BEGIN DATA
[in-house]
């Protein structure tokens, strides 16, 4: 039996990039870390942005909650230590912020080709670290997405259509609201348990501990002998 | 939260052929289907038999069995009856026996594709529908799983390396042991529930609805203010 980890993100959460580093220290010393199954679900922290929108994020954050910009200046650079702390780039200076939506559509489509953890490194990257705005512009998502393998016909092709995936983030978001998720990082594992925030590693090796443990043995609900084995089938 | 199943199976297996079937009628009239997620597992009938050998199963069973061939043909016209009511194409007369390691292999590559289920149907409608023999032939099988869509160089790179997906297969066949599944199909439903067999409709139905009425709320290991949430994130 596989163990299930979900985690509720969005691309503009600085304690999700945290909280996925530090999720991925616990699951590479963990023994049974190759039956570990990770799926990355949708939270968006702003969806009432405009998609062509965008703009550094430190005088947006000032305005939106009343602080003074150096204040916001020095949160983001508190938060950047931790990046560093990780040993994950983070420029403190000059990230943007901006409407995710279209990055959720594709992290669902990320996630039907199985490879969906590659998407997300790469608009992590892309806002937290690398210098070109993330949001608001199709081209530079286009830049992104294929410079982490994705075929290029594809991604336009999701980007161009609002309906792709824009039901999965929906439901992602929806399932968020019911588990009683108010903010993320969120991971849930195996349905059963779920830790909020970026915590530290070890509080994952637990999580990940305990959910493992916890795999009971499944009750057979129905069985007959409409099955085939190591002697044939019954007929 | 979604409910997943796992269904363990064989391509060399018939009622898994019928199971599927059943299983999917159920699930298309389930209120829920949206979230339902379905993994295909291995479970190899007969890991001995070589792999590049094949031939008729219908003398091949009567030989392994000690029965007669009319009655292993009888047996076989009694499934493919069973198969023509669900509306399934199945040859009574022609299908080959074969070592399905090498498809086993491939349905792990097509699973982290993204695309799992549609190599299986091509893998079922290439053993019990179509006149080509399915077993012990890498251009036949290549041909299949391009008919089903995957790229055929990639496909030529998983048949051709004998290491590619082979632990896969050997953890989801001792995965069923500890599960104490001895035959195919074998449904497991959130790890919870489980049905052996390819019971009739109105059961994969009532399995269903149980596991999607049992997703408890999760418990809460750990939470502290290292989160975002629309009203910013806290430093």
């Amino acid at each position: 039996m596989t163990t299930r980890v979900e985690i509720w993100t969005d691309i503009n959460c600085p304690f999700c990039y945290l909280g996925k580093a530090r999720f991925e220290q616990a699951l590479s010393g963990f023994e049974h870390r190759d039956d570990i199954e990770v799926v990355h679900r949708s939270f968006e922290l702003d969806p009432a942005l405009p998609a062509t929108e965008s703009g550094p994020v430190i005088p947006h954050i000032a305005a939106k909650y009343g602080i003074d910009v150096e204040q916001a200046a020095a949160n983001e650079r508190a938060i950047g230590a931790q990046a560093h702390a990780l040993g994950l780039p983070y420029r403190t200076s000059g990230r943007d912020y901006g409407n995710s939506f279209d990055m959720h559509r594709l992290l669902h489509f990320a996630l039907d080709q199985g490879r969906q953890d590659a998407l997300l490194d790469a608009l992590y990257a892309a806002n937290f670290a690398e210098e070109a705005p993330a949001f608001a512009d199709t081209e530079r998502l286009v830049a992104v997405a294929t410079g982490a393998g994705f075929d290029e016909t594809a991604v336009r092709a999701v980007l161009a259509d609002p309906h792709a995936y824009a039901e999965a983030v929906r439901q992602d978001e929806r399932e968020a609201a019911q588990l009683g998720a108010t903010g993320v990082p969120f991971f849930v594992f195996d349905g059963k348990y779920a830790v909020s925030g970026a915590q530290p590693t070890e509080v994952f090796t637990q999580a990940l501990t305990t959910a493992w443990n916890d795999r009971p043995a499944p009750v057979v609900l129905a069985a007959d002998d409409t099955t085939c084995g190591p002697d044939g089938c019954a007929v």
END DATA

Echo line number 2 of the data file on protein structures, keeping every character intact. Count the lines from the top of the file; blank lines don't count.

């Protein structure tokens, strides 16, 4: 039996990039870390942005909650230590912020080709670290997405259509609201348990501990002998 | 939260052929289907038999069995009856026996594709529908799983390396042991529930609805203010 980890993100959460580093220290010393199954679900922290929108994020954050910009200046650079702390780039200076939506559509489509953890490194990257705005512009998502393998016909092709995936983030978001998720990082594992925030590693090796443990043995609900084995089938 | 199943199976297996079937009628009239997620597992009938050998199963069973061939043909016209009511194409007369390691292999590559289920149907409608023999032939099988869509160089790179997906297969066949599944199909439903067999409709139905009425709320290991949430994130 596989163990299930979900985690509720969005691309503009600085304690999700945290909280996925530090999720991925616990699951590479963990023994049974190759039956570990990770799926990355949708939270968006702003969806009432405009998609062509965008703009550094430190005088947006000032305005939106009343602080003074150096204040916001020095949160983001508190938060950047931790990046560093990780040993994950983070420029403190000059990230943007901006409407995710279209990055959720594709992290669902990320996630039907199985490879969906590659998407997300790469608009992590892309806002937290690398210098070109993330949001608001199709081209530079286009830049992104294929410079982490994705075929290029594809991604336009999701980007161009609002309906792709824009039901999965929906439901992602929806399932968020019911588990009683108010903010993320969120991971849930195996349905059963779920830790909020970026915590530290070890509080994952637990999580990940305990959910493992916890795999009971499944009750057979129905069985007959409409099955085939190591002697044939019954007929 | 979604409910997943796992269904363990064989391509060399018939009622898994019928199971599927059943299983999917159920699930298309389930209120829920949206979230339902379905993994295909291995479970190899007969890991001995070589792999590049094949031939008729219908003398091949009567030989392994000690029965007669009319009655292993009888047996076989009694499934493919069973198969023509669900509306399934199945040859009574022609299908080959074969070592399905090498498809086993491939349905792990097509699973982290993204695309799992549609190599299986091509893998079922290439053993019990179509006149080509399915077993012990890498251009036949290549041909299949391009008919089903995957790229055929990639496909030529998983048949051709004998290491590619082979632990896969050997953890989801001792995965069923500890599960104490001895035959195919074998449904497991959130790890919870489980049905052996390819019971009739109105059961994969009532399995269903149980596991999607049992997703408890999760418990809460750990939470502290290292989160975002629309009203910013806290430093």